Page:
The madness of the off-season seems to be dying down—few notable players are yet to sign, and roster spots are filling up quickly. Nevertheless, trade talks are in perpetuity. The newsworthy name right now is Philadelphia 76ers point guard Ben Simmons, a three-time all-star who ranked second in Defensive Player of the Year voting in 2020-21. Without any prior context, a move to get Simmons on the Sacramento Kings may seem like a no-brainer—who doesn’t want a hyper-athletic, 6-foot-11 playmaker with a penchant for defense? There’s more to Simmons than his accolades lead on.
Drafted 1st overall in 2016, Simmons drew comparisons to LeBron James and Magic Johnson as a forward-sized passer with elite athleticism. Despite sitting out his first season due to injury, Simmons returned in 2017-18 and won Rookie of the Year—leading the Sixers to their first playoff berth since 2012. Here, he established himself as a top-notch NBA defender, averaging 1.7 steals and placing 2nd in Defensive Win Shares. Although the 76ers lost in the 2017 playoffs to the Boston Celtics, a bright future was ahead for Simmons and his co-star Joel Embiid.
Since his rookie year, Simmons and the Sixers have enjoyed considerable regular season success, but have never reached the Eastern Conference Finals; coming closest to this feat in 2019, where they lost in heartbreaking fashion to a buzzer-beater by Kawhi Leonard. Throughout this period, Simmons saw negligible improvement, failing to make statistical jumps or develop a formidable jump shot.
Entering the 2020-21 season, the Sixers looked like a different team. Thought-out roster construction, a newly-hired Doc Rivers as head coach, and Daryl Morey in the GM chair. After finishing with the first seed in the Eastern Conference (49-23 record), Philadelphia seemed ready for a deep playoff run.
The Sixers won their first-round series against Washington in 5. Their next opponent was the Atlanta Hawks, who they were heavily favored against. To the surprise of many fans, the Hawks managed to take a 3-2 lead—before the Sixers knotted the series in Game 6 behind big performances from Seth Curry and Tyrese Maxey. In Game 7, Kevin Huerter dropped 27 points en route to a 103-96 Atlanta victory. Simmons was noticeably un-assertive, scoring a measly 5 points while infamously passing up an open dunk in crunch time:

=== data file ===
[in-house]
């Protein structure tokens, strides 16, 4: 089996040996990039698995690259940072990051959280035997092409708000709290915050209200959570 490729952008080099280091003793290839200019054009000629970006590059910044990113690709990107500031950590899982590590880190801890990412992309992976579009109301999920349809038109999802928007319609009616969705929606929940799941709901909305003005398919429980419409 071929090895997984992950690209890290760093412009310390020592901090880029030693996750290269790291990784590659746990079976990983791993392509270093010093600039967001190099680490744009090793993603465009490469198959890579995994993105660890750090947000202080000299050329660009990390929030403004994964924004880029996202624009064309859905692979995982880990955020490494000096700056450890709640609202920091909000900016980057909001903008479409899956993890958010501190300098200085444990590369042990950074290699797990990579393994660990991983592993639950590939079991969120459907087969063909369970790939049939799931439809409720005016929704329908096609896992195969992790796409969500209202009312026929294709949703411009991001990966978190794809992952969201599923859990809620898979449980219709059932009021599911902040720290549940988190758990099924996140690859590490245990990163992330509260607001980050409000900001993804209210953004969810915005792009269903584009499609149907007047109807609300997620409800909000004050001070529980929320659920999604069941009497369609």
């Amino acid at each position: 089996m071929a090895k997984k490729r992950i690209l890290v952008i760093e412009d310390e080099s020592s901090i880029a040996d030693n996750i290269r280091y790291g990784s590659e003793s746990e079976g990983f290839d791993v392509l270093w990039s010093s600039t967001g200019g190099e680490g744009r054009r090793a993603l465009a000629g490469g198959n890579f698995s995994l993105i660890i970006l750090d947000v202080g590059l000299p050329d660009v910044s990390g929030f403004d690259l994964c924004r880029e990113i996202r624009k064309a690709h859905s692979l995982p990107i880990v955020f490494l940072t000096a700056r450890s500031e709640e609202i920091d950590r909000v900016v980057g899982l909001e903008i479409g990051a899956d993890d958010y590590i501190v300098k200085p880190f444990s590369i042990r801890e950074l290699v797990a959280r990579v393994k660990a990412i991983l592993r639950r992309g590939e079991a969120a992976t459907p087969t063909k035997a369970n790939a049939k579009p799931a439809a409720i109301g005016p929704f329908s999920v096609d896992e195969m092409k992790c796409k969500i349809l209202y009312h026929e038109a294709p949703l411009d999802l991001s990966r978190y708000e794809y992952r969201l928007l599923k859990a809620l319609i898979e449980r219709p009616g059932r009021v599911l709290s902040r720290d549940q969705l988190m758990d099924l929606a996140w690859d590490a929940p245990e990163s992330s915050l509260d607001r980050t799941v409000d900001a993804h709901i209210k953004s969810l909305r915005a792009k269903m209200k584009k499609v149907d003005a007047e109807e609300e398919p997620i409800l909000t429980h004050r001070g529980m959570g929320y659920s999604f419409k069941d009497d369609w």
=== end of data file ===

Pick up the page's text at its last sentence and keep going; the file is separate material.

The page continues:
A scapegoat of their playoff collapse, Simmons was ridiculed for only hitting 25 of 73 (34.2%) free throw attempts in the two rounds. Since the loss, he has reportedly cut contact with the organization, indicating his interest in being traded. Trade rumors have floated around, most suggesting Simmons will land in Portland or Golden State.
Nonetheless, Ben Simmons is available at the lowest point of value in his career—so should the Sacramento Kings attempt to make a move?
Although Simmons has significant flaws in his game, he could be a seamless fit in Sacramento that brings them into playoff contention.
A package for Simmons would likely involve a deal centering around Buddy Hield and Harrison Barnes, with an added first/two firsts. Philadelphia is selling low but is still acquiring a knockdown shooter in Hield, and a solid all-around wing in Barnes.
According to defensive rating, the Kings were the worst in the NBA during the 2020-21 season. Simmons, who can guard five positions at an elite level, could drastically improve their defense—at least a 5-10 spot improvement if healthy. Offensively, he provides a rim-running threat in transition, while play-making and handling the ball when necessary. With building block De’Aaron Fox at point guard, he would play at power forward/center, where shooting is optional rather than a necessity.
Over his career, many criticisms have emerged around Simmons’ work ethic. Still yet to develop a three—or a mid-range shot, for that matter—it is reasonable to be skeptical of his attitude in entering a small market like Sacramento. Simmons has also stipulated his wish to play in a big market, adding further reason not to risk a trade. Furthermore, on a team that just re-signed traditional big man Richaun Holmes to a four-year deal, his fit is questionable.
Whether the Kings ought to pursue Simmons is contentious. His passing and stalwart defense could fix many of the team’s existing problems, but for a team amidst a fifteen-season playoff drought – is giving up key contributors and future assets for an unproven commodity worth it?